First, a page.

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MEMPHIS, Tenn. (ChurchMilitant.com) - Pope Francis has ordered a major investigation into the diocese of Memphis, Tennessee. It comes after the Holy Father was informed of the grave nature of numerous complaints of priests and faithful received by the Secretariat of State.
Sources confirm Abp. Wilton D. Gregory of Atlanta, Georgia and Abp. Bernard A. Hebda of St. Paul-Minneapolis, appointed by the pope to conduct the inquiry, have already personally met with clergy and lay witnesses on the ground in Memphis.
This investigation is a rarity even among canonical investigations, owing to the fact of two archbishops appointed to look into a small diocese in the South. Gregory is former president of the U.S. Conference of Catholic Bishops and an expert liturgist, and Hebda is a former Vatican canon lawyer possessing a degree in civil law from Columbia University.
Known as an "Apostolic Visitation," this Vatican inquiry is the highest kind of canonical visitation. The Council of Trent consolidated its functions:
The principal object of all the visitations shall be to lead men to sound and orthodox doctrine by banishing heresies, to maintain good morals, and to correct such as are evil; by admonition and exhortation to animate the people to religion, peace, and innocence, and to put in vogue whatever else may be dictated by the prudence of the visitors for the benefit of the faithful, as time, place and opportunity shall permit.
The investigation into the diocese of Memphis is said to have been triggered by specific allegations and grave concerns surrounding the person and record of governance of Msgr. Clement J. Machado, Vicar General, Moderator of the Curia and Chancellor, and certain decisions made by Bp. Martin D. Holley, recently appointed by Pope Francis in 2016.
The Vatican and its delegation are also investigating their governance of clergy, their stewardship of the financial assets of the diocese, their administration of personnel, and their compliance with civil and canonical norms.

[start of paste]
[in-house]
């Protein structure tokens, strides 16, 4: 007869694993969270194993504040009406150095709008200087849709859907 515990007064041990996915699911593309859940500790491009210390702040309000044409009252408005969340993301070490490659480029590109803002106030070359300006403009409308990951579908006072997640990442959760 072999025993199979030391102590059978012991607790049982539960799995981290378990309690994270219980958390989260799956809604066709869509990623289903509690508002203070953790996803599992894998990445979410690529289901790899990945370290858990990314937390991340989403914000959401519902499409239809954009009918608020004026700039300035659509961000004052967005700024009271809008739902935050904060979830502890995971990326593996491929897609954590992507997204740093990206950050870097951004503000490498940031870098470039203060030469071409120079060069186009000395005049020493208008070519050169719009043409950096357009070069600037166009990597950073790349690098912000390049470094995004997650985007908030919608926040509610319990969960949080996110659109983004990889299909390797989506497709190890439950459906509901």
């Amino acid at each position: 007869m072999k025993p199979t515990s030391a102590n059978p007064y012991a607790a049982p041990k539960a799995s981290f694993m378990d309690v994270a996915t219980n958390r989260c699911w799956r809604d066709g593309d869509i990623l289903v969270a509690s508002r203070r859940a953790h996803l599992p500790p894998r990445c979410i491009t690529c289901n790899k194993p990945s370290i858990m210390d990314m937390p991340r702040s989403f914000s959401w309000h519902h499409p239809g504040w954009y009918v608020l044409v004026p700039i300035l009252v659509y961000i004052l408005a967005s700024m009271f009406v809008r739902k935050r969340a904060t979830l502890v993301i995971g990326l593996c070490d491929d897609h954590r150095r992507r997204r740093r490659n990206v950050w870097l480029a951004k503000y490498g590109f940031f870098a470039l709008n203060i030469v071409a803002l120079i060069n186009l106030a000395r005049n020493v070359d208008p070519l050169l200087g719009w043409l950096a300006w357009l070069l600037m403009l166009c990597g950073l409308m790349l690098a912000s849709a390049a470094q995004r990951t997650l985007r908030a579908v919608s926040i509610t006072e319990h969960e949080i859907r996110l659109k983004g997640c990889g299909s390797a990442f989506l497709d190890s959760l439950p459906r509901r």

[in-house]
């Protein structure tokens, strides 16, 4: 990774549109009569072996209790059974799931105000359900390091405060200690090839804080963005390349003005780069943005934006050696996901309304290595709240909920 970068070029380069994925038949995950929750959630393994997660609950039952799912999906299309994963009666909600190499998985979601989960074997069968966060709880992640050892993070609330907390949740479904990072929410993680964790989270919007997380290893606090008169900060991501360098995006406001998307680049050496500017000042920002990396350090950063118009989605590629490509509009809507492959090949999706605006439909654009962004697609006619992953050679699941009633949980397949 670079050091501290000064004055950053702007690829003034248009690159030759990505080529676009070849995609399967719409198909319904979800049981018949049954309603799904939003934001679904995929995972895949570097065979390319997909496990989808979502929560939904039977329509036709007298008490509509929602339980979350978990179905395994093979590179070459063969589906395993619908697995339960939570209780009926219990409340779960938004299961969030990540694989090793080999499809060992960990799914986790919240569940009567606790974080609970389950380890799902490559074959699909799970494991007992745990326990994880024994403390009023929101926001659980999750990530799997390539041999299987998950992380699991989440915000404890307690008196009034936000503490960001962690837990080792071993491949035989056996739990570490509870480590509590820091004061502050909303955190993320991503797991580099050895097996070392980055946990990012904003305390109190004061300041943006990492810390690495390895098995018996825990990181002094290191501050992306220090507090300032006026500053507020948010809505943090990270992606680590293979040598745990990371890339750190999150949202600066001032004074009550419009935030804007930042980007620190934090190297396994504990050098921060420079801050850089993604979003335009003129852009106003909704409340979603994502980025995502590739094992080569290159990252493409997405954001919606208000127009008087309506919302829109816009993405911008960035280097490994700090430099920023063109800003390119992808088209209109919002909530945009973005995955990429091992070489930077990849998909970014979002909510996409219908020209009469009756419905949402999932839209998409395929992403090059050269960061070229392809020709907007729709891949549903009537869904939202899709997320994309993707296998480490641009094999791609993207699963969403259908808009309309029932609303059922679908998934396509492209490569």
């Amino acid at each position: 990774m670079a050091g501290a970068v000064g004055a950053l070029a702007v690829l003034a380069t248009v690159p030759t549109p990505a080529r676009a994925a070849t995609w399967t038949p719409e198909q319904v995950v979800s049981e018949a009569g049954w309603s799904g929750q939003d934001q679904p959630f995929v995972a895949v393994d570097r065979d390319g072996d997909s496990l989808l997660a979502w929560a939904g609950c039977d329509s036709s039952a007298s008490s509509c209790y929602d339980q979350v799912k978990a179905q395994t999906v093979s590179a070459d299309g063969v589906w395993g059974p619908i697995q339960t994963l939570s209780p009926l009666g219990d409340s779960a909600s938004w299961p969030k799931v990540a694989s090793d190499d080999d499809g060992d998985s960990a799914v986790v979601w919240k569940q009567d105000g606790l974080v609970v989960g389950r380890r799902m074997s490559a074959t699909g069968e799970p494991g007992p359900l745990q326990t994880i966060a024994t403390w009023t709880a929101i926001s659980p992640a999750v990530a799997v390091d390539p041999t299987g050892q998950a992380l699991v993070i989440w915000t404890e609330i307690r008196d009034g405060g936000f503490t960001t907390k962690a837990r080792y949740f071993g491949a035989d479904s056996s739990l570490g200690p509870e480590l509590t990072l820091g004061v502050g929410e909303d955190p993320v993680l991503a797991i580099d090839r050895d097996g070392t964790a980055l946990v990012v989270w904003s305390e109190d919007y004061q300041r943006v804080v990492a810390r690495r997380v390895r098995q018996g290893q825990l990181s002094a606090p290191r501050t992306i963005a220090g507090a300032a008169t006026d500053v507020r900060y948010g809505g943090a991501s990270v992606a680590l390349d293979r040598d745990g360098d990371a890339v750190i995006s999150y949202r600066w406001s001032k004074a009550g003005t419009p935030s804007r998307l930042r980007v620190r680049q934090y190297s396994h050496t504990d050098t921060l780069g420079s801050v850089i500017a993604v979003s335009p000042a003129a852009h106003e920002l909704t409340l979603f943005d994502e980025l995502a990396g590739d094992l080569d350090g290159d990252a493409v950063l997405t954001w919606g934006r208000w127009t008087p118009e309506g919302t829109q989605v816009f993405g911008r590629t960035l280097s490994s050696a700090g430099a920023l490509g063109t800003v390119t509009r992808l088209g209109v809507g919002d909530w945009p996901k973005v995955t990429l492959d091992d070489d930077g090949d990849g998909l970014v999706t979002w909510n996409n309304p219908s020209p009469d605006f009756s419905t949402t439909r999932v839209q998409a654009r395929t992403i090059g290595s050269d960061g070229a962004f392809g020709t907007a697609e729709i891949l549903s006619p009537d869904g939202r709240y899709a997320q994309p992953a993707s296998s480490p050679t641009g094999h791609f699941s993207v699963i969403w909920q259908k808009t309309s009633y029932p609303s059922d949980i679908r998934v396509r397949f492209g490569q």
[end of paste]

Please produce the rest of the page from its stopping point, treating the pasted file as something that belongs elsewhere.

Holley was widely beloved during his tenure as auxiliary bishop of Washington, D.C. under Cdl. Donald Wuerl, which makes such a high-level investigation into the bishop's administration of his diocese all the more surprising. Regarding Machado, little is known apart from the fact that he is from Canada.
Since Holley's appointment in Memphis, financial donations from parishioners have plummeted, blamed in large part on disgruntlement over Holley's transfer of more than half of all pastors to different parishes. Earlier this year, owing to "enormous" financial shortfalls suffered since Holley's installation, the diocese announced the closing of 11 of its Catholic schools.
Recent canonical visitations on American shores include those of the diocese of Kansas City-St. Joseph, Missouri in 2014, leading to the removal of Bp. Robert Finn over his handling of reports of child abuse; the diocese of Cleveland, over Bp. Richard Lennon's decision to close a number of parishes, who has since gone into early retirement over health concerns; the institutes of women religious over concerns of widespread heterodoxy; and U.S. seminaries over claims of priestly malformation, among others.